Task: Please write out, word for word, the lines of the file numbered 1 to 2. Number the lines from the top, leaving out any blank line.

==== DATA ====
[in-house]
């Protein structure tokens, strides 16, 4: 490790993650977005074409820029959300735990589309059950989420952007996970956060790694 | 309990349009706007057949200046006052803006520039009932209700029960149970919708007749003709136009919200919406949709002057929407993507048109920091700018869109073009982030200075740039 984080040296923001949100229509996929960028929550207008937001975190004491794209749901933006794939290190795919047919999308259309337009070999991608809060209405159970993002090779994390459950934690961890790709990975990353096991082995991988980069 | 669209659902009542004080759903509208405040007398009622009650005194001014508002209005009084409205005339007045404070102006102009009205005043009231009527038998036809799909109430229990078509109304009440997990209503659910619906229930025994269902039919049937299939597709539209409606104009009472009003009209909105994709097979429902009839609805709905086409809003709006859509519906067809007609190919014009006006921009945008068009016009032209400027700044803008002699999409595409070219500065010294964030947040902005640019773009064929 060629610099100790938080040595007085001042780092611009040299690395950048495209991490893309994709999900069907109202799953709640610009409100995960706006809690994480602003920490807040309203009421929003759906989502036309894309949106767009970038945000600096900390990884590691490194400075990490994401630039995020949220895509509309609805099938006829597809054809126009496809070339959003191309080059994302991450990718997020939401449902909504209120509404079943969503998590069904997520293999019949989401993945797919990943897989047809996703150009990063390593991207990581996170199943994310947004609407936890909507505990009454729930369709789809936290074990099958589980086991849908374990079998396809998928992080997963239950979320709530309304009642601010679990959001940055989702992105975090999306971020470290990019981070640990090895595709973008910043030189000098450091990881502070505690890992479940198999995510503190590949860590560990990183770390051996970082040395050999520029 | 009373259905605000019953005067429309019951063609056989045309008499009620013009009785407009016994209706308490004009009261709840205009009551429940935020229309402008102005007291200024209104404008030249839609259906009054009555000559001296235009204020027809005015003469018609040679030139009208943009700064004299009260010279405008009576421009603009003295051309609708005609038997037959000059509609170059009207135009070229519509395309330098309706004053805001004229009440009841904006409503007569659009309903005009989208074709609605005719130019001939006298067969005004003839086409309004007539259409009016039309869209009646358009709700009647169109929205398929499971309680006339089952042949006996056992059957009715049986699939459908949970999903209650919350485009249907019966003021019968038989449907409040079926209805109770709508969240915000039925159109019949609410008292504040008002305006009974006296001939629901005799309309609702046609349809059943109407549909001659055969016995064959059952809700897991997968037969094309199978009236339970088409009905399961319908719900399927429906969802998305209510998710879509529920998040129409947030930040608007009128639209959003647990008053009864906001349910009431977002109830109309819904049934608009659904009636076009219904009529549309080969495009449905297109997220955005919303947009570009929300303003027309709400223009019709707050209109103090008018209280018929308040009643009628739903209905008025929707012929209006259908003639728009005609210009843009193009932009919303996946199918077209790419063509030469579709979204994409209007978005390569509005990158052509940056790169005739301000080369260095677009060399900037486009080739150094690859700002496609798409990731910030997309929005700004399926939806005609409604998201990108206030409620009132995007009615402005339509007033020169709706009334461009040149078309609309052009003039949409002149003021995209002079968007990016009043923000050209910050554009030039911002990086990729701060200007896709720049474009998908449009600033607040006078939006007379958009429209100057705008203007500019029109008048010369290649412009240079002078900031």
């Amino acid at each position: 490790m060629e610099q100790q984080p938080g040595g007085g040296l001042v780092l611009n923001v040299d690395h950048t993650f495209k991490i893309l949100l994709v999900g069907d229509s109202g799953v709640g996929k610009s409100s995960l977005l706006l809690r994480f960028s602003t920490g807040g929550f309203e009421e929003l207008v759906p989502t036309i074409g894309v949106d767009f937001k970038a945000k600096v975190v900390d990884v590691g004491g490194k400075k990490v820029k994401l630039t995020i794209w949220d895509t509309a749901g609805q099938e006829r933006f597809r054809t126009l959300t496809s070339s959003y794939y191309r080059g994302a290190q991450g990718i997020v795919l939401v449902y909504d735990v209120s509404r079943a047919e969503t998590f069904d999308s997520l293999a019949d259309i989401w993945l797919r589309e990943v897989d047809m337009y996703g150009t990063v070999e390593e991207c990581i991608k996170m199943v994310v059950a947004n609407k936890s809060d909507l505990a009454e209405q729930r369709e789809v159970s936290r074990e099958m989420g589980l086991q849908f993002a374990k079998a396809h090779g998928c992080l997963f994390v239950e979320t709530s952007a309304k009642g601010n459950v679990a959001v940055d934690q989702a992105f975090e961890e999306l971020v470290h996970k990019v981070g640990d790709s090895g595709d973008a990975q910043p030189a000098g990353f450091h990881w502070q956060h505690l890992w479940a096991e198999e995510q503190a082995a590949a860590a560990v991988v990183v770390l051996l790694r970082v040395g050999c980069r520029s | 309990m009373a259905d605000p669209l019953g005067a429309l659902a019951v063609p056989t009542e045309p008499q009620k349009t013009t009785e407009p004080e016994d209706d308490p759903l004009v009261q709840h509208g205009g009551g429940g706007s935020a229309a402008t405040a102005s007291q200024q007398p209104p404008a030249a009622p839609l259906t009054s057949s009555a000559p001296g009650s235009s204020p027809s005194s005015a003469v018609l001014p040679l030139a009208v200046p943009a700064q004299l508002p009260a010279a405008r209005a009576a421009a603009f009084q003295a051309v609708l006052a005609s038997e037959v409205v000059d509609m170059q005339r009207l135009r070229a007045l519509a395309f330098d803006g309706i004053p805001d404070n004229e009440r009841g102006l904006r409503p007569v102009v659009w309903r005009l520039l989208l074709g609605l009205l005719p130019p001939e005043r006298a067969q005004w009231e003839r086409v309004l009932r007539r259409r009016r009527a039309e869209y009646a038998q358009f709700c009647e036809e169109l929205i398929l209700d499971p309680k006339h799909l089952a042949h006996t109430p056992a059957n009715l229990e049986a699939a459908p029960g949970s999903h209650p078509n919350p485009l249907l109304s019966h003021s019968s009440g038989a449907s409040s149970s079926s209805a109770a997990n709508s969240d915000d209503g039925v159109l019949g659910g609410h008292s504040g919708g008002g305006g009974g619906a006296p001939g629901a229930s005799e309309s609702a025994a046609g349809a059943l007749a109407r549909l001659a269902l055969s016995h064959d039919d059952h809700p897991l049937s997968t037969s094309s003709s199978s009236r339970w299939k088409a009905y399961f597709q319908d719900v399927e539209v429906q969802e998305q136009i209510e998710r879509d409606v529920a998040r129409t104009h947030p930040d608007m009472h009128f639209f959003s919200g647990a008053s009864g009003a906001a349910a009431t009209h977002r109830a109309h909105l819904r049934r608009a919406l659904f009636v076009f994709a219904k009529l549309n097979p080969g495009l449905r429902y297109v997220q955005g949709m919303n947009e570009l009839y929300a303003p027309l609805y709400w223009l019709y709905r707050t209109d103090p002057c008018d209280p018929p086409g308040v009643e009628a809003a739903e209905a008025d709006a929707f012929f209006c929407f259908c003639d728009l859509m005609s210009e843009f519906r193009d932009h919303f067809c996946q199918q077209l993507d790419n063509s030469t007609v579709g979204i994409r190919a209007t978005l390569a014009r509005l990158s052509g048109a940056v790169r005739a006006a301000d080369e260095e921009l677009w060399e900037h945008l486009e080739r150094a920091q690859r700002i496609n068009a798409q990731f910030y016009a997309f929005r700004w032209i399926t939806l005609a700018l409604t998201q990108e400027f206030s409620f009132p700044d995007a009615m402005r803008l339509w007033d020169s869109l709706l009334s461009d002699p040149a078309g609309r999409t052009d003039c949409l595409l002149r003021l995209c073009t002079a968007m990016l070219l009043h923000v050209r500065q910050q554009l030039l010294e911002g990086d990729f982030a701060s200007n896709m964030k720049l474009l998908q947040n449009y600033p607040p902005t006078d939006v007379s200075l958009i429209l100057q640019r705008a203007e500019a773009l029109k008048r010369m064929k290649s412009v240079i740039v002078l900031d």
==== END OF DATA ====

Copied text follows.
[in-house]
């Protein structure tokens, strides 16, 4: 490790993650977005074409820029959300735990589309059950989420952007996970956060790694 | 309990349009706007057949200046006052803006520039009932209700029960149970919708007749003709136009919200919406949709002057929407993507048109920091700018869109073009982030200075740039 984080040296923001949100229509996929960028929550207008937001975190004491794209749901933006794939290190795919047919999308259309337009070999991608809060209405159970993002090779994390459950934690961890790709990975990353096991082995991988980069 | 669209659902009542004080759903509208405040007398009622009650005194001014508002209005009084409205005339007045404070102006102009009205005043009231009527038998036809799909109430229990078509109304009440997990209503659910619906229930025994269902039919049937299939597709539209409606104009009472009003009209909105994709097979429902009839609805709905086409809003709006859509519906067809007609190919014009006006921009945008068009016009032209400027700044803008002699999409595409070219500065010294964030947040902005640019773009064929 060629610099100790938080040595007085001042780092611009040299690395950048495209991490893309994709999900069907109202799953709640610009409100995960706006809690994480602003920490807040309203009421929003759906989502036309894309949106767009970038945000600096900390990884590691490194400075990490994401630039995020949220895509509309609805099938006829597809054809126009496809070339959003191309080059994302991450990718997020939401449902909504209120509404079943969503998590069904997520293999019949989401993945797919990943897989047809996703150009990063390593991207990581996170199943994310947004609407936890909507505990009454729930369709789809936290074990099958589980086991849908374990079998396809998928992080997963239950979320709530309304009642601010679990959001940055989702992105975090999306971020470290990019981070640990090895595709973008910043030189000098450091990881502070505690890992479940198999995510503190590949860590560990990183770390051996970082040395050999520029 | 009373259905605000019953005067429309019951063609056989045309008499009620013009009785407009016994209706308490004009009261709840205009009551429940935020229309402008102005007291200024209104404008030249839609259906009054009555000559001296235009204020027809005015003469018609040679030139009208943009700064004299009260010279405008009576421009603009003295051309609708005609038997037959000059509609170059009207135009070229519509395309330098309706004053805001004229009440009841904006409503007569659009309903005009989208074709609605005719130019001939006298067969005004003839086409309004007539259409009016039309869209009646358009709700009647169109929205398929499971309680006339089952042949006996056992059957009715049986699939459908949970999903209650919350485009249907019966003021019968038989449907409040079926209805109770709508969240915000039925159109019949609410008292504040008002305006009974006296001939629901005799309309609702046609349809059943109407549909001659055969016995064959059952809700897991997968037969094309199978009236339970088409009905399961319908719900399927429906969802998305209510998710879509529920998040129409947030930040608007009128639209959003647990008053009864906001349910009431977002109830109309819904049934608009659904009636076009219904009529549309080969495009449905297109997220955005919303947009570009929300303003027309709400223009019709707050209109103090008018209280018929308040009643009628739903209905008025929707012929209006259908003639728009005609210009843009193009932009919303996946199918077209790419063509030469579709979204994409209007978005390569509005990158052509940056790169005739301000080369260095677009060399900037486009080739150094690859700002496609798409990731910030997309929005700004399926939806005609409604998201990108206030409620009132995007009615402005339509007033020169709706009334461009040149078309609309052009003039949409002149003021995209002079968007990016009043923000050209910050554009030039911002990086990729701060200007896709720049474009998908449009600033607040006078939006007379958009429209100057705008203007500019029109008048010369290649412009240079002078900031």